We once again reached the end of the cinematic world today, as word spread of the all-female cast of the new Ghostbusters movie. This followed yesterday’s end of the cinematic world when reports circulated that Chris Pratt was being eyed as the new Indiana Jones for the continuation of that series. Pearls were clutched, childhoods were raped, and somehow the world kept on turning on its axis in the five trillionth or so installment of the longest franchise ever.
Some talking heads used this apocalyptic double-header to declare the death of originality, that Hollywood is now officially overrun by sequels and reboots and adaptations. Pack it in folks, nothing more to see here except Marvel and Star Wars and Disney re-hashing its animated films into musicals into live action films and probably back into animated films again without anyone noticing. But here’s the dirty little secret a lot of those people forget: Hollywood hasn’t been all that original for a long, long time.
Think sequels and franchises are a new thing? What would you call Laurel and Hardy? Abbott and Costello? The Thin Man? The Universal monster films? Godzilla? Hell, they made seven films in six years about a talking mule. Tired of remakes? Sergio Leone practically owes his career to remaking Kurosawa films. Charlton Heston’s The Ten Commandments was a remake. So was the Judy Garland A Star is Born. And His Gal Friday. And State Fair. Meet Me in St. Louis was made three different times in 22 years; that’s a rendezvous nearly every seven years. We got flooded with war movies during and after World War II, musicals during the Great Depression, westerns and monsters during the ’50s. Hollywood has always tried to copy what worked before and to latch on to what’s popular. Because they’re in the business of making money. And they’re not completely stupid.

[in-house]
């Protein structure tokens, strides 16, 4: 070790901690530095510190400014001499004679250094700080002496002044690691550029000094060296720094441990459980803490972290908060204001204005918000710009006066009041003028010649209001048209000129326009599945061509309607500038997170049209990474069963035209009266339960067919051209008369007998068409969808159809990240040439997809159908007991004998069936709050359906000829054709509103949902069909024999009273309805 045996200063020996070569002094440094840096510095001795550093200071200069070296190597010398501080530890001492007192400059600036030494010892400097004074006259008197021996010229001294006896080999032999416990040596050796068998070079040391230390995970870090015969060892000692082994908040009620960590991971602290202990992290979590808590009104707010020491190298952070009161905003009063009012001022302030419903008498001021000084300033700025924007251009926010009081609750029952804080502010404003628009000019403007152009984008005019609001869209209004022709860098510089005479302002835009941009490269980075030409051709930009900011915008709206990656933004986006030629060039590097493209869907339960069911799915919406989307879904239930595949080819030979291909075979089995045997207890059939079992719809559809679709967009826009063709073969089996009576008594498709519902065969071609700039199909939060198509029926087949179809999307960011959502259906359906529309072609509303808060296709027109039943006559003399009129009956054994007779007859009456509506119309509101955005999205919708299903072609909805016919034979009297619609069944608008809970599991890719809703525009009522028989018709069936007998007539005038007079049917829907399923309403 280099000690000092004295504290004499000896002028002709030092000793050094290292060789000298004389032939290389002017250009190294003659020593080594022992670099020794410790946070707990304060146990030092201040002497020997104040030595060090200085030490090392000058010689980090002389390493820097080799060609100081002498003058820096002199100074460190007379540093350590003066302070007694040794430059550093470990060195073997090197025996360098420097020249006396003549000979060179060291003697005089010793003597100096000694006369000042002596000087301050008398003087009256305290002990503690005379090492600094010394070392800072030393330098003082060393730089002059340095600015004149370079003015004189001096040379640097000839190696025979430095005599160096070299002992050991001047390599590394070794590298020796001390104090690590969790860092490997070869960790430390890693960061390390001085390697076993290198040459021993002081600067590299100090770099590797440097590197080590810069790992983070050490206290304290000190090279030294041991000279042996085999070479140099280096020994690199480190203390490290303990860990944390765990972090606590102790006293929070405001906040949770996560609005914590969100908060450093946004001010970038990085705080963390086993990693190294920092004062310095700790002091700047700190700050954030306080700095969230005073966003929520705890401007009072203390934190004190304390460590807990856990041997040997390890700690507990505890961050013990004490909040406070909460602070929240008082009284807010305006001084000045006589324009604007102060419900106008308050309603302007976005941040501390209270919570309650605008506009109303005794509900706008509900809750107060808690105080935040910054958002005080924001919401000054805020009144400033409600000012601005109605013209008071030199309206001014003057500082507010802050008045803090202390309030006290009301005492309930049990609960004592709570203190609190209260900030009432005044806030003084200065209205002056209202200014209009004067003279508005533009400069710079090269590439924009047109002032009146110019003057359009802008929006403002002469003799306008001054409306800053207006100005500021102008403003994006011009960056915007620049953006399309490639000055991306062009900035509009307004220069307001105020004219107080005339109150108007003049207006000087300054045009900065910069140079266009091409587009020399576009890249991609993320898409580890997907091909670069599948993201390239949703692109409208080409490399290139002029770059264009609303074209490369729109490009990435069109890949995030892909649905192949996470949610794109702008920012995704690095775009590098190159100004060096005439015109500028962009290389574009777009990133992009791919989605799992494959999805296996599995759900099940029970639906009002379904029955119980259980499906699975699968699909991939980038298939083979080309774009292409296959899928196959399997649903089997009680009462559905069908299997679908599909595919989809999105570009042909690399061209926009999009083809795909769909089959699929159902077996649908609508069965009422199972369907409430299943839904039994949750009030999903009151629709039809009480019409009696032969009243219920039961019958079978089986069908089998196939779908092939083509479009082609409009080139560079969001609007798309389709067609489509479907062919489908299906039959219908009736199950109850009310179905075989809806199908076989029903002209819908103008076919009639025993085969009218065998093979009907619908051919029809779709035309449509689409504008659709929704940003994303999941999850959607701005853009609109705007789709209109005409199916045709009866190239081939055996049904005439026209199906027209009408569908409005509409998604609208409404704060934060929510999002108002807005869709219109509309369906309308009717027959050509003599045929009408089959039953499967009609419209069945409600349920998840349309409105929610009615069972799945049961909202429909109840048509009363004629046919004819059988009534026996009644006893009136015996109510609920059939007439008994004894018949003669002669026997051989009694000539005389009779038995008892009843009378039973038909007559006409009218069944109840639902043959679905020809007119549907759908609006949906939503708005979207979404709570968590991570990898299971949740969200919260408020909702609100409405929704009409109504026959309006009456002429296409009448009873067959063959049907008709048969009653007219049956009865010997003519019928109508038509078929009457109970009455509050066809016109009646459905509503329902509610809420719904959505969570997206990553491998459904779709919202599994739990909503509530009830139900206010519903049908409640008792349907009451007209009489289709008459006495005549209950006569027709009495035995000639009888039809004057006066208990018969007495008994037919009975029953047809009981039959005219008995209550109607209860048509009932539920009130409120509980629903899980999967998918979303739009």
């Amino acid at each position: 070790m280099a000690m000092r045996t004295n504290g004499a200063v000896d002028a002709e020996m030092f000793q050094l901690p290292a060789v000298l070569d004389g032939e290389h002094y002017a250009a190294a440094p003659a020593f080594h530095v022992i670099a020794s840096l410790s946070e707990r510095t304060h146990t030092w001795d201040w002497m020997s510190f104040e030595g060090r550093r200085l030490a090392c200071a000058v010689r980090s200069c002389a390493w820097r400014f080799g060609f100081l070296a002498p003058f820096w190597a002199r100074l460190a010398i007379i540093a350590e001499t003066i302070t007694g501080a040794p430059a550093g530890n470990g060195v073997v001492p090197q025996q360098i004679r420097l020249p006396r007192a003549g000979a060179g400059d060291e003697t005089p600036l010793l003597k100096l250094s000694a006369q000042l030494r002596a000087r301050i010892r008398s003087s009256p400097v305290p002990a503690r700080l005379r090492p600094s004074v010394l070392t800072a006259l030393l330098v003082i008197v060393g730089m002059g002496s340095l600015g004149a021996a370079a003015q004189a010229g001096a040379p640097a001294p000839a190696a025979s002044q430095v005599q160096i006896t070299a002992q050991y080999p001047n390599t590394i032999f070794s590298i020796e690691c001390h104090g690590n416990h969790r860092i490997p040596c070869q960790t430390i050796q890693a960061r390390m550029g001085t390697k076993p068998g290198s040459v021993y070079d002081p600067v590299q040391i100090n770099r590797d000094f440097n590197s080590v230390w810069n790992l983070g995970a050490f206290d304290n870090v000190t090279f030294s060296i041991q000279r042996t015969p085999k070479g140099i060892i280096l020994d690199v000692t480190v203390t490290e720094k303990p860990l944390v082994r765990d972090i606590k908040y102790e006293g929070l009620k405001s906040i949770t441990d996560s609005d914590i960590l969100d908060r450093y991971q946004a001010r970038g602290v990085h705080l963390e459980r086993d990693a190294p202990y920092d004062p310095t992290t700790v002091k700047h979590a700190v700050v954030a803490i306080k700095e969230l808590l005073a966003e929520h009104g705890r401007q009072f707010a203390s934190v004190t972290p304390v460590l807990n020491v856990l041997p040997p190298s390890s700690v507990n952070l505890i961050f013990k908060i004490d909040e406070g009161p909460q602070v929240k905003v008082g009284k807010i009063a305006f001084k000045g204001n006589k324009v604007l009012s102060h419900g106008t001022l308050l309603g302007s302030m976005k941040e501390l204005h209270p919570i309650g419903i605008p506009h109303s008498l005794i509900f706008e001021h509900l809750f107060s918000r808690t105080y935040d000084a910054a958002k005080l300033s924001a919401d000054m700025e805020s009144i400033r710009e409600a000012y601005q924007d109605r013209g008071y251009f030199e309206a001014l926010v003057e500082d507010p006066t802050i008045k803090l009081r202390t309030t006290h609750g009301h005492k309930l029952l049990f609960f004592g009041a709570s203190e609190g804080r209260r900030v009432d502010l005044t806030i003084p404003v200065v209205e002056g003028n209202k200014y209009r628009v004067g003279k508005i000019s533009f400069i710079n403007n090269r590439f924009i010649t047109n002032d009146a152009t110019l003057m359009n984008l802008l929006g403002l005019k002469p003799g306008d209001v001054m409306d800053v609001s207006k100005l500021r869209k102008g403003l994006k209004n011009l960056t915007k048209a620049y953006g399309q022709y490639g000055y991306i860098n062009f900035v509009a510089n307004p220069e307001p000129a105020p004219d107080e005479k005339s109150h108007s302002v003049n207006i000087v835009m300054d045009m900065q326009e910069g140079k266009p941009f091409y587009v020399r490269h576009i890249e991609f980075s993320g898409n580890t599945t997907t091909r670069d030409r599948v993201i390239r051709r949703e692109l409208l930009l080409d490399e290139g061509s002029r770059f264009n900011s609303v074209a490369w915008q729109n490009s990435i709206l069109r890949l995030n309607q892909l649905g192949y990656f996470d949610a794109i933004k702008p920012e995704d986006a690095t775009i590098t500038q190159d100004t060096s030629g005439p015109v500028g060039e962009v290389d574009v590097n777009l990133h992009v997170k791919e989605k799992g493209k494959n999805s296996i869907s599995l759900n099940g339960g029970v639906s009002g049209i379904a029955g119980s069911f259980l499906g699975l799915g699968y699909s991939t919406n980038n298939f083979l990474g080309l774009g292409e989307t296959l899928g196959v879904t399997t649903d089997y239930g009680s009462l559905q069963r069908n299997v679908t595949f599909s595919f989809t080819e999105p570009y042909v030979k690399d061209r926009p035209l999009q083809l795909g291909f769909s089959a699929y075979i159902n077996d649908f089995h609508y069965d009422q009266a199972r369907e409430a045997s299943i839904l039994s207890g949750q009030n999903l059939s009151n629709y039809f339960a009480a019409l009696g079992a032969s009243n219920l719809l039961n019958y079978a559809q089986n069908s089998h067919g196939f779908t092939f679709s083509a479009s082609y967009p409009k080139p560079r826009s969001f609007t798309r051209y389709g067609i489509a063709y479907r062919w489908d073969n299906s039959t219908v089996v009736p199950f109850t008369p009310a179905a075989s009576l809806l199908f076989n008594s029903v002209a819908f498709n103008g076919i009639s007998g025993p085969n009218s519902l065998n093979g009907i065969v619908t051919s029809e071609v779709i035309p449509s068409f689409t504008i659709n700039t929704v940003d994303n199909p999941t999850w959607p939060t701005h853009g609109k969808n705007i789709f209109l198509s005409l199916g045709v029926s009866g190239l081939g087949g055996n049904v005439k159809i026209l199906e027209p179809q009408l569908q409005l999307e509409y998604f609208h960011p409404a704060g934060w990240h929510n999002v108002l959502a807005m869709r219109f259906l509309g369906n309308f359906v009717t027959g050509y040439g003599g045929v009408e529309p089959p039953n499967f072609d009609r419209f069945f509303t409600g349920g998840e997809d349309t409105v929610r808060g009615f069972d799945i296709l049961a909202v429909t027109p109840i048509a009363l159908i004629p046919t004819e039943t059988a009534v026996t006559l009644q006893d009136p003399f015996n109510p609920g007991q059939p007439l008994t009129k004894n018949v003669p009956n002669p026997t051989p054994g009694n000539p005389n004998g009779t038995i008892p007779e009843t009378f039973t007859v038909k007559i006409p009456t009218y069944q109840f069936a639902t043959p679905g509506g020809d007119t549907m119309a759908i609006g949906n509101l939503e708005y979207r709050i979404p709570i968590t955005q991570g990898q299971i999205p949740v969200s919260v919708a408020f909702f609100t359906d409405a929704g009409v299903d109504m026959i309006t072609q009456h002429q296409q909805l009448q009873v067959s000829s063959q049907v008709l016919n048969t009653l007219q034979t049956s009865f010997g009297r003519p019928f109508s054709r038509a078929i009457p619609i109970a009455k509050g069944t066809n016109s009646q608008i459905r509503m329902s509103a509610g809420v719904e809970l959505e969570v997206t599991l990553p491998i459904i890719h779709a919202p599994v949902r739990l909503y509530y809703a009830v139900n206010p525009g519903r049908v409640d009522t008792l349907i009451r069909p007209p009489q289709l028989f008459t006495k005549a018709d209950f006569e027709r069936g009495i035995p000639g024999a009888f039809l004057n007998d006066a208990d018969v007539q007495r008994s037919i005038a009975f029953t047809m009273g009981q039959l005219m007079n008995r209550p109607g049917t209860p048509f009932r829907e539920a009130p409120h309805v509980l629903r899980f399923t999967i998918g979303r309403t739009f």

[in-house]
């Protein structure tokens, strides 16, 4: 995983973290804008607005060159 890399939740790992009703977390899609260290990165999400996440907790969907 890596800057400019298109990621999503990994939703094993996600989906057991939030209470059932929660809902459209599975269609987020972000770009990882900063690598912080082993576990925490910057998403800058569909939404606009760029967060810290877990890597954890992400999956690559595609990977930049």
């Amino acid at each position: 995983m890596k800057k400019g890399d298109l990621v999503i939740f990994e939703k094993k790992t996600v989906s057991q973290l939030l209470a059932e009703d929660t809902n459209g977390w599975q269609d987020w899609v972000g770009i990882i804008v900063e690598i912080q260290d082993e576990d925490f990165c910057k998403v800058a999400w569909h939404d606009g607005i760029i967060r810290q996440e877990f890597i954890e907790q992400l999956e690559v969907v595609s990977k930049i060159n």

So why does today seem so much more cluttered and derivative than the golden age? Because even the bad movies have a sort of permanence now. The junk from the ’30s and ’40s and ’50s didn’t stick around, didn’t get re-released, didn’t make it to television. It was seen, hated, and forgotten. But even the biggest bombs from last year are probably sitting on a shelf somewhere at your local Walmart, or running at 2:45 in the morning on HBO. There are more avenues of entertainment now, and those avenues have to be filled with something. Even if it is live-action Chipmunks movies.
As for these two recent announcements — it’s fine. Neither is going to make the copies of their predecessors I own disappear from my shelf, or black out my fond memories of them. If the new versions turn out to be good, it’ll be a testament to the enduring power of the originals. If they fail, it will only further enhance the reputations of what came first. The absolute worst that will happen is that some talented people might waste a few months of their lives on a bad film, and we might waste a few hours watching it. And we’ll still get incredible movies worth watching, even though every year people swear we won’t because of Hollywood’s creative bankruptcy. And those people will be wrong again.
If you’re tired of this franchise or that performer, just don’t go see their movies. Maybe shrug a little if they prove to be popular, then go seek out something you really want to see. Because in the long run, putting your eyes — and money — on something you want to support is a lot better than raising your voice against something you don’t.